We're building a better ClinicalTrials.gov. Check it out and tell us what you think!
Try the New Site
We're building a modernized ClinicalTrials.gov! Visit Beta.ClinicalTrials.gov to try the new functionality.
ClinicalTrials.gov Menu

Use of a Novel Diet (UC DIET) for Treatment of Mild to Moderate Active Pediatric Ulcerative Colitis

The safety and scientific validity of this study is the responsibility of the study sponsor and investigators. Listing a study does not mean it has been evaluated by the U.S. Federal Government. Read our disclaimer for details.
ClinicalTrials.gov Identifier: NCT02345733
Recruitment Status : Completed
First Posted : January 26, 2015
Last Update Posted : June 1, 2022
Information provided by (Responsible Party):
Prof. Arie Levine, Wolfson Medical Center

Brief Summary:
The goal of the study is to evaluate strategies that target the microbiota for the treatment of Ulcerative Colitis , This study will involve a novel diet that the investigators developed , based on the hypothesis that UC involves dysbiosis , underutilzation of certain metabolic pathways and use of pathways that increase risk of inflammation . The investigators have postulated that manipulation of colonic bacterial metabolism with this diet will induce remission in UC without involving additional immune suppression.

Condition or disease Intervention/treatment Phase
Ulcerative Colitis (UC) Other: Ulcerative Colitis Diet Drug: Antibiotic cocktail Phase 4

Detailed Description:

Ulcerative colitis is a chronic inflammatory disease primarily involving the colon. It has long been considered to be due to a dysregulated immune response targeting the colon, and involves unknown environmental factors . Recent studies have highlighted several characteristics which may suggest that UC is associated with alterations of the microbiota, defective production of short chain fatty acids and an impaired mucous layer. However at present, no effective therapy targets the microbiota or its interaction with the colonic epithelium. UC in humans is characterized by increased mucosal sulfides and increased sulfate and sulfide reducing bacteria and activation of amino acid metabolism pathways which impair butyrate production, whereas certain dietary patterns in humans and rodent models may induce dysbiosis and favor sulphide reducing bacteria. Further support for targeting the microbiota includes several studies demonstrating that antibiotics might be helpful for severe refractory colitis. Development of treatment strategies that target the microbiota could reduce exposure to immune suppression, and add new therapeutic strategies that do not exist at present.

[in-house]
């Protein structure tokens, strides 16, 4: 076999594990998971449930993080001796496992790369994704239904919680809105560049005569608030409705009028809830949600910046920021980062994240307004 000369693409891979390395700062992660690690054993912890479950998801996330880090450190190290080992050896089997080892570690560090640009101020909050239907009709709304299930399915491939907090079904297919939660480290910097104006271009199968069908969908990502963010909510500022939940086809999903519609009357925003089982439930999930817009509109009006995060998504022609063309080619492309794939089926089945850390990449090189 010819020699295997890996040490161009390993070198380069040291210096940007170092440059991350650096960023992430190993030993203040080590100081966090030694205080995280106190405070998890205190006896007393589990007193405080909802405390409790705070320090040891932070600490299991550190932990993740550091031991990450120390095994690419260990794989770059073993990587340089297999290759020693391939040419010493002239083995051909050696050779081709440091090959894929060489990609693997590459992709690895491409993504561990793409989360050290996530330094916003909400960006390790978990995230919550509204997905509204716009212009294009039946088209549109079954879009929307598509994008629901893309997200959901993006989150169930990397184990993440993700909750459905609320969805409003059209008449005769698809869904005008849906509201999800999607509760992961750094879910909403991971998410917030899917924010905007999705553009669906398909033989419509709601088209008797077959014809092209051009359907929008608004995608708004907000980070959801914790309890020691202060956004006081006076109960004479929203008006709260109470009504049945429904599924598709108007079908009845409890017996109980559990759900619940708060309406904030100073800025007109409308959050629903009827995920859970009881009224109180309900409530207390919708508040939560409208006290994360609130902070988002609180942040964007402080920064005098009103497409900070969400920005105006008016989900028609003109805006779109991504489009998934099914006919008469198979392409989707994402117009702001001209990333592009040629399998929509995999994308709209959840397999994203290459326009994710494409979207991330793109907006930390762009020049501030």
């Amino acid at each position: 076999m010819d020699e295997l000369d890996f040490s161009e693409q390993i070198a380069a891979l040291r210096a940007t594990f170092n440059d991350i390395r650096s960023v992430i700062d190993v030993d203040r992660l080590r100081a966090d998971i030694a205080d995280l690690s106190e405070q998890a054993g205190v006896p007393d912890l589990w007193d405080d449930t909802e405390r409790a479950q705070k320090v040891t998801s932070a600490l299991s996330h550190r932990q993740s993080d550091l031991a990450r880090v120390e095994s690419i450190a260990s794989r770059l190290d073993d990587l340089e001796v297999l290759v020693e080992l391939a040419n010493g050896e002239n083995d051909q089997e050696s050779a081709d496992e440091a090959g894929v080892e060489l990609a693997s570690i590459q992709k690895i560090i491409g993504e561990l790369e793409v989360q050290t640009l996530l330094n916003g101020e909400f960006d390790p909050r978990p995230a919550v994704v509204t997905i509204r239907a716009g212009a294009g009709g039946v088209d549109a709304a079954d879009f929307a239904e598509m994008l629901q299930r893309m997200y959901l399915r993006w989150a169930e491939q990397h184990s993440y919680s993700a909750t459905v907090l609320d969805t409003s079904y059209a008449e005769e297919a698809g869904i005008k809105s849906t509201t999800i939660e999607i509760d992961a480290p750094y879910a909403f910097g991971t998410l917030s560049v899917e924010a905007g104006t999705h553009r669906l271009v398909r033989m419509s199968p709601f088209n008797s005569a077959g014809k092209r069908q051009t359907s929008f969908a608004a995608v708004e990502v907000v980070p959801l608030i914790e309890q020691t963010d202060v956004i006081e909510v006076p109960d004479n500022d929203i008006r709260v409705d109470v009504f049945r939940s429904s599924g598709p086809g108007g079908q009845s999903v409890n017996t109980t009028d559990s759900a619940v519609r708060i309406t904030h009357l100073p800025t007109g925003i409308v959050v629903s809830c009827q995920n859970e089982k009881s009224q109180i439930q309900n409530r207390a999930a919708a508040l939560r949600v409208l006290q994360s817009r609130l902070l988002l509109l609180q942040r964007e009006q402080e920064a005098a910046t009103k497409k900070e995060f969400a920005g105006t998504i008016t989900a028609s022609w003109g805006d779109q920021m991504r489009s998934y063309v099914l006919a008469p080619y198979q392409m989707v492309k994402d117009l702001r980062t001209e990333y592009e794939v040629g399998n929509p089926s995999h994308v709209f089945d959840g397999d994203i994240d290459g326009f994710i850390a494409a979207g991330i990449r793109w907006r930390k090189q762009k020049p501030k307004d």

Though diet has a significant impact on the composition of the microbiota no dietary intervention to date has proven effective for induction of remission. The investigators hypothesized that ulcerative colitis is caused by a series of events involving dysbiosis with sulfate or sulfide reducing bacteria combined with defective production of short chain fatty acids, coupled with a defective mucous layer.

Layout table for study information
Study Type : Interventional  (Clinical Trial)
Estimated Enrollment : 20 participants
Allocation: Non-Randomized
Intervention Model: Single Group Assignment
Masking: None (Open Label)
Primary Purpose: Treatment
Official Title: Use of a Novel Diet (UC DIET) Targeting the Microbiota for Treatment of Mild to Moderate Active Pediatric Ulcerative Colitis: An Open Label Pilot Study
Actual Study Start Date : September 1, 2015
Actual Primary Completion Date : October 29, 2021
Actual Study Completion Date : October 29, 2021

Resource links provided by the National Library of Medicine

Arm Intervention/treatment
Experimental: Ulcerative Colitis Diet
Patients will receive a structured novel diet termed the UCD for 6 weeks, and those in remission at week 6 will receive the step down diet for another 6 weeks.
Other: Ulcerative Colitis Diet